Two years ago, I wrote about the difficulties defendants face when securities plaintiffs invoke confidential witnesses in their complaints. The case that prompted that discussion, City of Livonia Employee Retirement System v. Boeing Corp., now has a sequel. As it turns out, both parties appealed the opinion below: the plaintiffs because the court below had dismissed their case with prejudice, and the defendants because the court had not imposed sanctions consistent with the PSLRA.

Judge Posner wrote the opinion for the three-judge panel. He began with a brief (and very informative) summary of the relevant provisions of the PSLRA. In … Continue Reading

E-discovery: a term that has evolved from an interesting sidenote to something that can strike fear into the hearts of the most hardened defense lawyers. The Wall Street Journal Law Blog covered this issue a few weeks ago, pointing to a recent study by several King & Spalding lawyers published in the Duke Law Journal: Sanctions for E-discovery Violations: By the Numbers. The article is an excellent source for cases involving e-discovery sanctions. While it doesn’t specifically mention class actions, there is no question it applies to this field of litigation. Discovery is often a one-sided affair in Continue Reading

Back in 2001, Bruce G. Murphy, a California attorney, contacted the San Diego office of then-firm Milberg Weiss. He claimed to have several clients who had bought stock in Tut Systems, a technology company that had announced it was not going to meet its earning estimates for the fourth quarter of 2000. Murphy, who had provided clients for Milberg’s securities class actions before, wanted to know if the firm wished to pursue the case and pay him his customary 10% referral fee.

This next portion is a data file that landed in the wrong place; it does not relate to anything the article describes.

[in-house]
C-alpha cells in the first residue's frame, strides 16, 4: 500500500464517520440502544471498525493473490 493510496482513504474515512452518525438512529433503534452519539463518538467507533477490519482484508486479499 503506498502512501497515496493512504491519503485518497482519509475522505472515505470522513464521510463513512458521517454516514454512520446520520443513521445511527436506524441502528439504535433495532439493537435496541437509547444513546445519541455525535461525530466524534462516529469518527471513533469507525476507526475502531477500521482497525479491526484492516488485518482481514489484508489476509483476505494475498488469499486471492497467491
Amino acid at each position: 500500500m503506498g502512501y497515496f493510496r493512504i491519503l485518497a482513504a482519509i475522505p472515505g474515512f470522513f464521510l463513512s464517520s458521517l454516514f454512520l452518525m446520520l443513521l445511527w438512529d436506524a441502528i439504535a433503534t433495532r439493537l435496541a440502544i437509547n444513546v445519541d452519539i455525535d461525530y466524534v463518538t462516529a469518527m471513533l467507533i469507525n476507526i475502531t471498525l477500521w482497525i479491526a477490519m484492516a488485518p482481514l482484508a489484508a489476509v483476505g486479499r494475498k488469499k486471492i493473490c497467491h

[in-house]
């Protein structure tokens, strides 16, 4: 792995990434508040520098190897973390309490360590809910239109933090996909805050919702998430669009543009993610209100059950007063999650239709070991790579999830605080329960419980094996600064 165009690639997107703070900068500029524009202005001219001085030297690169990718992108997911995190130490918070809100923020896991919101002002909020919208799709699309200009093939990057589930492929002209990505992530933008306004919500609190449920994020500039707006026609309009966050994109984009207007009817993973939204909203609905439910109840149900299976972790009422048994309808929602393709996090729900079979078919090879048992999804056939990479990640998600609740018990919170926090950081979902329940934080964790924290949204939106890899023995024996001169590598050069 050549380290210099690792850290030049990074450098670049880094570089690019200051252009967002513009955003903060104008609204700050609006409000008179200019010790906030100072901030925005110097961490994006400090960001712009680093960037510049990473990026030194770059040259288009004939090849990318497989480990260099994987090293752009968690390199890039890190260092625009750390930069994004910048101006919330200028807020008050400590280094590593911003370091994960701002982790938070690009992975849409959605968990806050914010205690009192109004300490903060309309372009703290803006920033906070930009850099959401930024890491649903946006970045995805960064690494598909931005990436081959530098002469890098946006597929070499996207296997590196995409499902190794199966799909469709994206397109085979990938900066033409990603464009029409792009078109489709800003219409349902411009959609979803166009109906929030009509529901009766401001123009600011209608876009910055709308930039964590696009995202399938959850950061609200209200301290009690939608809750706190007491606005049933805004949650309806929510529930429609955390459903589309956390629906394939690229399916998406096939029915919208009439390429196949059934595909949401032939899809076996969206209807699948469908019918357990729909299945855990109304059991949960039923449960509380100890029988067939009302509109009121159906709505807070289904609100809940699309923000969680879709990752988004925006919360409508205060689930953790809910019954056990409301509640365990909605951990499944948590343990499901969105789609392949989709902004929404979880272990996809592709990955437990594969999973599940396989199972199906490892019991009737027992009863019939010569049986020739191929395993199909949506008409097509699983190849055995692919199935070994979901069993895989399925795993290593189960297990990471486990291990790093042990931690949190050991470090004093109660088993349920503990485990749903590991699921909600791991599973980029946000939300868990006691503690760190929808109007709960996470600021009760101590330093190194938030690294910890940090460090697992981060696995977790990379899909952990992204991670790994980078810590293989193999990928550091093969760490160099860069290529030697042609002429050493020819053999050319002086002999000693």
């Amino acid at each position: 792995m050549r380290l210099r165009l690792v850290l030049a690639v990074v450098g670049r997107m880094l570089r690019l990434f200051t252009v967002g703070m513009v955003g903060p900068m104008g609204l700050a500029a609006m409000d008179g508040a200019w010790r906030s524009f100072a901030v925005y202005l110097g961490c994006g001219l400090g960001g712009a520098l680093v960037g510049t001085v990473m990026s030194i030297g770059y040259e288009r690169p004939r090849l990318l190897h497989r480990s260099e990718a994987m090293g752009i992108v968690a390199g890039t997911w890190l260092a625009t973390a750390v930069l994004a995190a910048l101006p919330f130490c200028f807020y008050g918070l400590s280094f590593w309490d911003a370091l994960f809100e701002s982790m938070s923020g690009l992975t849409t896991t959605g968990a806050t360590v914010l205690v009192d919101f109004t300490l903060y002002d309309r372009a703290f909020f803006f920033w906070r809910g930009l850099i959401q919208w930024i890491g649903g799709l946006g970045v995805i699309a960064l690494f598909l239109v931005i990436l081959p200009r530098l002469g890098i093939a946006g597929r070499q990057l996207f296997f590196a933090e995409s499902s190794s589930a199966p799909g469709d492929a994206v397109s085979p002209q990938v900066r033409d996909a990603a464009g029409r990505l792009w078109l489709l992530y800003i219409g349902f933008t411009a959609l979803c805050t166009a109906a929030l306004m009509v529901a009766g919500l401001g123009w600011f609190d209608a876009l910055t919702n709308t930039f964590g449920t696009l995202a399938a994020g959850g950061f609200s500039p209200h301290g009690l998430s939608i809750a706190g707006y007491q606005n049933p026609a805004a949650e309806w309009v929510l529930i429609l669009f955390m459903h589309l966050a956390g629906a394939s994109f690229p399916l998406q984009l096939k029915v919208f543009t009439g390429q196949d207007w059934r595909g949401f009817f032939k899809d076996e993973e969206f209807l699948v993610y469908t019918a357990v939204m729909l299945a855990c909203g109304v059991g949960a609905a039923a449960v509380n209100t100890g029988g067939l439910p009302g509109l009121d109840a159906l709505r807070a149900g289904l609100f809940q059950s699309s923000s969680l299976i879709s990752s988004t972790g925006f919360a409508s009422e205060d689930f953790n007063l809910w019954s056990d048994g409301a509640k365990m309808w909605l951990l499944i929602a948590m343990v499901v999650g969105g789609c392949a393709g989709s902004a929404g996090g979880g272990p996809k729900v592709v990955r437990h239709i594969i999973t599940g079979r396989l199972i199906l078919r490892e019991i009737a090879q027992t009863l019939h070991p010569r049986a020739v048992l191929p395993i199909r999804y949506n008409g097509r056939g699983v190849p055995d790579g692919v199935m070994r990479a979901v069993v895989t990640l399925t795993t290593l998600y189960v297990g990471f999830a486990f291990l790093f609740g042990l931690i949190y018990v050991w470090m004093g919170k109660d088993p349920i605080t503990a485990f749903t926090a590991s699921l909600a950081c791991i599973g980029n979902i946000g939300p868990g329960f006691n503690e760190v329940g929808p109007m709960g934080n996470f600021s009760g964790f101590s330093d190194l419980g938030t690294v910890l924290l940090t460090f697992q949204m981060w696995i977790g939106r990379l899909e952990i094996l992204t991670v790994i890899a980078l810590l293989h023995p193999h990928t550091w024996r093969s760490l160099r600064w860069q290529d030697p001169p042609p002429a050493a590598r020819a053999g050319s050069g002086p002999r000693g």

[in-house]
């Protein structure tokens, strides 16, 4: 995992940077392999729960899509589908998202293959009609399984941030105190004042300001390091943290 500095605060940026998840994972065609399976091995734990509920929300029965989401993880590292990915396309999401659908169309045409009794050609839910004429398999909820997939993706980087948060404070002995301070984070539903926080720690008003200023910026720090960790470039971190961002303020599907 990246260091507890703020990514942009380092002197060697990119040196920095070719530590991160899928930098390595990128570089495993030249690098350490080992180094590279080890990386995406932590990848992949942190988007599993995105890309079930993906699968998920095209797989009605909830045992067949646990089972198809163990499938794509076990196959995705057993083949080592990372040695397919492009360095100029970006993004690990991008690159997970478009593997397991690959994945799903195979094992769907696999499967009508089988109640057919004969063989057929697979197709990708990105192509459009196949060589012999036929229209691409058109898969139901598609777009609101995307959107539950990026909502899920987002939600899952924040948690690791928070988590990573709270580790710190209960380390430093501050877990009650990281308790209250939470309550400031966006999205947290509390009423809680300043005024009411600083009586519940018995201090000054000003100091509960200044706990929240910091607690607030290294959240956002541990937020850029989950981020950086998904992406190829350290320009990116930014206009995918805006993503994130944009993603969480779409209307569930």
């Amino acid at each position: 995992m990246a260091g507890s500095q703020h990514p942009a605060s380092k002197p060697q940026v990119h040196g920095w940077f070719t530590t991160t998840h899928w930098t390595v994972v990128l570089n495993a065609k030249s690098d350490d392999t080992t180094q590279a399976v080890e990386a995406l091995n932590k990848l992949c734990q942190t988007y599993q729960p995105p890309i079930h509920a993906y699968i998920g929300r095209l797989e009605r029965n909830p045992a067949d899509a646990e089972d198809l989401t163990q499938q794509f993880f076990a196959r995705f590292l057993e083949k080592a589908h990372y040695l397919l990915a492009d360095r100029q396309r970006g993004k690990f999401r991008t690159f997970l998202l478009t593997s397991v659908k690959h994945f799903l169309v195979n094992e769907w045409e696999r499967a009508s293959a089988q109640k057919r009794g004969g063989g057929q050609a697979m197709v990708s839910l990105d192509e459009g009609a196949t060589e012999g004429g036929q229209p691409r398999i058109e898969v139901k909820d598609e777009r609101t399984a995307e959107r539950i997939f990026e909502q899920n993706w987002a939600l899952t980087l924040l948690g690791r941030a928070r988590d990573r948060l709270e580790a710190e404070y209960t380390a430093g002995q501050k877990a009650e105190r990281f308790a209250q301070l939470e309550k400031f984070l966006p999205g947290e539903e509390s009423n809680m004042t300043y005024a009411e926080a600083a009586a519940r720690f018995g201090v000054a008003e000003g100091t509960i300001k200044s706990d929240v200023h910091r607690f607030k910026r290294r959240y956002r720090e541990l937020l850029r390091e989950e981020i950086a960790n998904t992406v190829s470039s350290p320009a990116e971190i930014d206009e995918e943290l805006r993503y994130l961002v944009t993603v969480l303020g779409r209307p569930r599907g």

Four years later, Lerach Coughlin (which had broken off from Milberg) settled a securities class action … Continue Reading

Class actions don’t necessarily look like emotional contests from afar, but they can be. Plaintiffs’ counsel is risking work and capital with no certain return on their investment. The defendant has been placed in high-stakes litigation based on what appear (to it) to be baseless allegations. As a result, it can be hard for each side not to take things personally. But how hard should a defendant hit back against unscrupulous plaintiffs’ counsel? Especially if – from the defendant’s standpoint – they all look unscrupulous?

I can’t think of another question that begs so much for the answer "it depends." But there is … Continue Reading